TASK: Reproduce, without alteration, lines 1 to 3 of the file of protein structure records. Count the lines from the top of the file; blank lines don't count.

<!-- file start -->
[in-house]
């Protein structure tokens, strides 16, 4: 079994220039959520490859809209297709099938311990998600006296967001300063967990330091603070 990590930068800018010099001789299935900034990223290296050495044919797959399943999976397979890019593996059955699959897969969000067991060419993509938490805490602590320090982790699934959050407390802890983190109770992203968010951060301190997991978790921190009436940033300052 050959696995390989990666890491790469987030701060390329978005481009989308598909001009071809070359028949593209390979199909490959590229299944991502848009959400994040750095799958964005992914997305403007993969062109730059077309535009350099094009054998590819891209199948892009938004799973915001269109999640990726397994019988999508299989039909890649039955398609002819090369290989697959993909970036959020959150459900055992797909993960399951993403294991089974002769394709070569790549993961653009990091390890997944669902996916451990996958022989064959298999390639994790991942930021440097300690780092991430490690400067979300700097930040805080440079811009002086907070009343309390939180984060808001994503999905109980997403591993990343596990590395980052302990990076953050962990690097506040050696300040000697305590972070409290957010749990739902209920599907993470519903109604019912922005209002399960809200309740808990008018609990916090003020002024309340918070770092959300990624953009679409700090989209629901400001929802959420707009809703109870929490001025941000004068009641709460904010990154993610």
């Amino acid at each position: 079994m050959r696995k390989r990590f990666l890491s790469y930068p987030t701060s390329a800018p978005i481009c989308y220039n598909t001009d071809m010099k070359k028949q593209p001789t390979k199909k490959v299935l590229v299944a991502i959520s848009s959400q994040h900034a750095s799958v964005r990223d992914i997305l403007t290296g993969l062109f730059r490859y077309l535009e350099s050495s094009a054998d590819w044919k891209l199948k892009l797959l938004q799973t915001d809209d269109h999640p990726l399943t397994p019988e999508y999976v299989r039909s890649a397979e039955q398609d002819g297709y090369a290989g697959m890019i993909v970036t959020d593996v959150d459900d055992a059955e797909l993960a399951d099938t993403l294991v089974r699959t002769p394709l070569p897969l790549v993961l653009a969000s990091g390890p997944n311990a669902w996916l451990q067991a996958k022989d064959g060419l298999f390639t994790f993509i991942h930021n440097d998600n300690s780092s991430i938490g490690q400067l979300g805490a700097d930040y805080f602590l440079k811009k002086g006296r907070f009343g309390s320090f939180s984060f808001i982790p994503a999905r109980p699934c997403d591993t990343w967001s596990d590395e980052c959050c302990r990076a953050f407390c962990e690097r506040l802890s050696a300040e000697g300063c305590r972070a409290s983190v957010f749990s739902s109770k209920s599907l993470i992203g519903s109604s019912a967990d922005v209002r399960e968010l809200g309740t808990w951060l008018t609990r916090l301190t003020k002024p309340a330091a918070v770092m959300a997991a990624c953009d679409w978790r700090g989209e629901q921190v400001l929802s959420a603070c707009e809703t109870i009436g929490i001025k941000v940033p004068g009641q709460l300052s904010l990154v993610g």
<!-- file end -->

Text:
[in-house]
């Protein structure tokens, strides 16, 4: 079994220039959520490859809209297709099938311990998600006296967001300063967990330091603070 990590930068800018010099001789299935900034990223290296050495044919797959399943999976397979890019593996059955699959897969969000067991060419993509938490805490602590320090982790699934959050407390802890983190109770992203968010951060301190997991978790921190009436940033300052 050959696995390989990666890491790469987030701060390329978005481009989308598909001009071809070359028949593209390979199909490959590229299944991502848009959400994040750095799958964005992914997305403007993969062109730059077309535009350099094009054998590819891209199948892009938004799973915001269109999640990726397994019988999508299989039909890649039955398609002819090369290989697959993909970036959020959150459900055992797909993960399951993403294991089974002769394709070569790549993961653009990091390890997944669902996916451990996958022989064959298999390639994790991942930021440097300690780092991430490690400067979300700097930040805080440079811009002086907070009343309390939180984060808001994503999905109980997403591993990343596990590395980052302990990076953050962990690097506040050696300040000697305590972070409290957010749990739902209920599907993470519903109604019912922005209002399960809200309740808990008018609990916090003020002024309340918070770092959300990624953009679409700090989209629901400001929802959420707009809703109870929490001025941000004068009641709460904010990154993610």
């Amino acid at each position: 079994m050959r696995k390989r990590f990666l890491s790469y930068p987030t701060s390329a800018p978005i481009c989308y220039n598909t001009d071809m010099k070359k028949q593209p001789t390979k199909k490959v299935l590229v299944a991502i959520s848009s959400q994040h900034a750095s799958v964005r990223d992914i997305l403007t290296g993969l062109f730059r490859y077309l535009e350099s050495s094009a054998d590819w044919k891209l199948k892009l797959l938004q799973t915001d809209d269109h999640p990726l399943t397994p019988e999508y999976v299989r039909s890649a397979e039955q398609d002819g297709y090369a290989g697959m890019i993909v970036t959020d593996v959150d459900d055992a059955e797909l993960a399951d099938t993403l294991v089974r699959t002769p394709l070569p897969l790549v993961l653009a969000s990091g390890p997944n311990a669902w996916l451990q067991a996958k022989d064959g060419l298999f390639t994790f993509i991942h930021n440097d998600n300690s780092s991430i938490g490690q400067l979300g805490a700097d930040y805080f602590l440079k811009k002086g006296r907070f009343g309390s320090f939180s984060f808001i982790p994503a999905r109980p699934c997403d591993t990343w967001s596990d590395e980052c959050c302990r990076a953050f407390c962990e690097r506040l802890s050696a300040e000697g300063c305590r972070a409290s983190v957010f749990s739902s109770k209920s599907l993470i992203g519903s109604s019912a967990d922005v209002r399960e968010l809200g309740t808990w951060l008018t609990r916090l301190t003020k002024p309340a330091a918070v770092m959300a997991a990624c953009d679409w978790r700090g989209e629901q921190v400001l929802s959420a603070c707009e809703t109870i009436g929490i001025k941000v940033p004068g009641q709460l300052s904010l990154v993610g």